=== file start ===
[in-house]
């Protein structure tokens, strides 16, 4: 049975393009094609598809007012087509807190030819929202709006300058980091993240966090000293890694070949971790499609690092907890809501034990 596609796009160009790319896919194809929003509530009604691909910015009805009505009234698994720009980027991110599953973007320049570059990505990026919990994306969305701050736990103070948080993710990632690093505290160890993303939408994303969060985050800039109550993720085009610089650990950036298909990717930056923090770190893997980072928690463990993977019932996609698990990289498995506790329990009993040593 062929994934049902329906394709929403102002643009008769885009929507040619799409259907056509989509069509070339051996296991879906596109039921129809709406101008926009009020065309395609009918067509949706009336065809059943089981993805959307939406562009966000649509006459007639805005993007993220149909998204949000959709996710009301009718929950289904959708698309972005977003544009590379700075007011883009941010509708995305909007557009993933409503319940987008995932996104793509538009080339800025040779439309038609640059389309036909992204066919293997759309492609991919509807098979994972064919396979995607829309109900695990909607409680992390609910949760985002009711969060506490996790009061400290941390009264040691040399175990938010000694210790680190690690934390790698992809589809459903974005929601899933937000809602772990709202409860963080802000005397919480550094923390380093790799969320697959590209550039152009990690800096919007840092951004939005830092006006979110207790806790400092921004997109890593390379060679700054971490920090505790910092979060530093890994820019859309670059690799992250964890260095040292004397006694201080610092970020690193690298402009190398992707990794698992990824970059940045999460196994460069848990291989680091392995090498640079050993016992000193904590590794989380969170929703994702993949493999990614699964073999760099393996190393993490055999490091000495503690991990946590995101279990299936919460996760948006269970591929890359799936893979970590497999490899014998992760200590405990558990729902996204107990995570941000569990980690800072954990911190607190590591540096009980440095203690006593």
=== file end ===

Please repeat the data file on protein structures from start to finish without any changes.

[in-house]
């Protein structure tokens, strides 16, 4: 049975393009094609598809007012087509807190030819929202709006300058980091993240966090000293890694070949971790499609690092907890809501034990 596609796009160009790319896919194809929003509530009604691909910015009805009505009234698994720009980027991110599953973007320049570059990505990026919990994306969305701050736990103070948080993710990632690093505290160890993303939408994303969060985050800039109550993720085009610089650990950036298909990717930056923090770190893997980072928690463990993977019932996609698990990289498995506790329990009993040593 062929994934049902329906394709929403102002643009008769885009929507040619799409259907056509989509069509070339051996296991879906596109039921129809709406101008926009009020065309395609009918067509949706009336065809059943089981993805959307939406562009966000649509006459007639805005993007993220149909998204949000959709996710009301009718929950289904959708698309972005977003544009590379700075007011883009941010509708995305909007557009993933409503319940987008995932996104793509538009080339800025040779439309038609640059389309036909992204066919293997759309492609991919509807098979994972064919396979995607829309109900695990909607409680992390609910949760985002009711969060506490996790009061400290941390009264040691040399175990938010000694210790680190690690934390790698992809589809459903974005929601899933937000809602772990709202409860963080802000005397919480550094923390380093790799969320697959590209550039152009990690800096919007840092951004939005830092006006979110207790806790400092921004997109890593390379060679700054971490920090505790910092979060530093890994820019859309670059690799992250964890260095040292004397006694201080610092970020690193690298402009190398992707990794698992990824970059940045999460196994460069848990291989680091392995090498640079050993016992000193904590590794989380969170929703994702993949493999990614699964073999760099393996190393993490055999490091000495503690991990946590995101279990299936919460996760948006269970591929890359799936893979970590497999490899014998992760200590405990558990729902996204107990995570941000569990980690800072954990911190607190590591540096009980440095203690006593």